lee, hope and the many names behind glassybaby

Posted on Monday, December 3, 2012

We’ve heard names such as rudolph and robin hood often chosen for pets or stuffed animals, but its not too often a glowing glass votive of light holds such names – or one has even given thought to naming such an object.  But Lee Rhodes, owner and creator of glassybaby has and still names each of her over four hundred glassybaby, not in a corporate office, but with co-workers in her favorite local Japanese restaurant.  Lee tells me, “We’ve always named the new colors at this restaurant with whatever’s on the table.  That’s how we always do it.” If naming night took place over a glass of wine, I like to imagine likely names such as first kiss and cabo emerged.  On soothing nights nestled with a warm cup of green tea, I wonder if zen or gratitude transpired.  Whether we desire a tutu or a wingman, or are in need of, a dream or chocolate, each glassybaby holds a personal meaning and a special significance.  They are indeed more than a votive; the light they hold extends a promise of something greater than words, something Lee understands personally.


Lee first experienced the power of the light illuminating from a glass votive fifteen years ago, when battling her third round of a serious and rare form of lung cancer.  Cancer, a name unlike these charming and occasional goofy glassybaby names, can bring shivers up the spine.  Sadly, cancer seems to touch each of us in some way, and this name, this life rival, is what sparked Lee’s glassybaby.  In a time of uncertainty and gloom, she describes her memory of what the flickering flame inside a colorful glass candle holder meant to her.


 It helped me slow down.  It allowed me to take a breath.  It helped me heal.  You can’t help but he touched by color and light, 


says Lee.  Whether contending cancer or simply in need of a candlelit companion, Lee wants to touch others by encouraging people to take thirty seconds out of their day with a glassybaby.  Today I sit in my room with hope.  I watch a vibrant illumination from within its white walls.  In the shadow’s light, I see my husband’s reflection and am optimistic of the years ahead.  I sit, hopeful and grateful that he is healthy again, like Lee, both survivors of the awful word, awful disease cancer.


To Lee, hope, her favorite glassybaby represents, “the Moms that don’t get any credit, it celebrates the nurses that are uncelebrated” and honors all caregivers.  Lee says, “The white of hope is so representative of what we do.  It’s a color that I love.”  The combination of the name, hope, the purity of the color white, and the partnership with Children’s Hospital creates a special meaning to Lee.  Lee’s vision to partner with the Children’s hospital, a national organization dedicated to finding breakthrough discoveries to help prevent, treat and cure childhood disease, allows for her to donate ten percent of glassybaby sales to Children’s Hospital.  Lee, who partners with many organizations, thrives on giving.  Her giving spirit is infectious.  “The more we grow, the more we give, and we are all about giving,” says Lee.  Her desire to give and grow encourages others to grow and give, give and grow – she is like lively fire that spreads quickly and breaks down painful walls with great force.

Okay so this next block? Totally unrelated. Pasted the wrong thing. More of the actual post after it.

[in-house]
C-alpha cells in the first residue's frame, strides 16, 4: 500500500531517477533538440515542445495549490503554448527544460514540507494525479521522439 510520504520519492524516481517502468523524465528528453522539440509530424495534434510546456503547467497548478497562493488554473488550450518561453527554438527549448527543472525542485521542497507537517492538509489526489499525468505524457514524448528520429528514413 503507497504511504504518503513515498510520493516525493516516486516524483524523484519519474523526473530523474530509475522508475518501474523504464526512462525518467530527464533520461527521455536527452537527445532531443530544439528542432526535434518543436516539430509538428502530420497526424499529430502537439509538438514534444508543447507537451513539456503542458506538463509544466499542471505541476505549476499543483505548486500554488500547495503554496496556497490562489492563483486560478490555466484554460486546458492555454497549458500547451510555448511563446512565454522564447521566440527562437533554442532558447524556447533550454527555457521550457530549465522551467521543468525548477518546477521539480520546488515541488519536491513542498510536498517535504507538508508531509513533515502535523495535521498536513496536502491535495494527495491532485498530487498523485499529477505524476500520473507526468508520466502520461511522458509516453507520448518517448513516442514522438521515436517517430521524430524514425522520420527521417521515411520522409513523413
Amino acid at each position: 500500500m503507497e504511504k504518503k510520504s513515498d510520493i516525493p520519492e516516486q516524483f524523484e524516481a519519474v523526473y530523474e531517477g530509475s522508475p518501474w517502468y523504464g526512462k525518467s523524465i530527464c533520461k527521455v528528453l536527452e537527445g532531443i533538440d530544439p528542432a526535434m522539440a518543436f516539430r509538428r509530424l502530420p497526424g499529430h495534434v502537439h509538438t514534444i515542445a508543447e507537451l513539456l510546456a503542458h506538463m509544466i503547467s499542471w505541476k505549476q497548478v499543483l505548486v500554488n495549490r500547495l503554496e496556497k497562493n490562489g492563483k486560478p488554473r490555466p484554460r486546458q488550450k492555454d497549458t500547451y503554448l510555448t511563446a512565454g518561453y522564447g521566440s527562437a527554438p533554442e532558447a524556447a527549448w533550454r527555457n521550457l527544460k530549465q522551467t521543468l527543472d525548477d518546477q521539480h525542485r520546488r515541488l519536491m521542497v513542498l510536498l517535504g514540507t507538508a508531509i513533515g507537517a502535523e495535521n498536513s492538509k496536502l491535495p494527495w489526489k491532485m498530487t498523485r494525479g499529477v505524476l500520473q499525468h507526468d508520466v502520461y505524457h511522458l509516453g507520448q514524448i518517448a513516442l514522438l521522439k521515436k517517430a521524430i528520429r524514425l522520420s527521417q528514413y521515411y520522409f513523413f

Lee’s unquenchable fire has ignited and awakened numerous sets such as sarah’s strength, donating ten percent of sales to the Pediatric Brain Tumor Research Fund, a Children’s Hospital guild dedicated to funding research for curing kids with brain tumors.  A personal favorite of mine are the drinkers; ten percent from the sale of each drinker is donated to the Seattle Division of V.A. Puget Sound to support veterans battling cancer.  The glassybaby names valerie, hector, tony and mimi transform these objects out of merely material possessions and personalize each of them, commemorating an individual person.  I secretly scan through the hundreds of glassybaby and decide to name one kevin, after my husband who is also a Seattle division V.A. cancer survivor.  Admiring both the votives and drinkers, I ask Lee how she uses her glassybaby.  She tells me,


 I just like glassybaby sitting in the windowsill.  I like them sitting around.  There’s nothing like a lit glassybaby. That’s why it is hard to choose a favorite.  There is no color that’s lit in front of me that I don’t love. Every single one I light I respond to in a different way.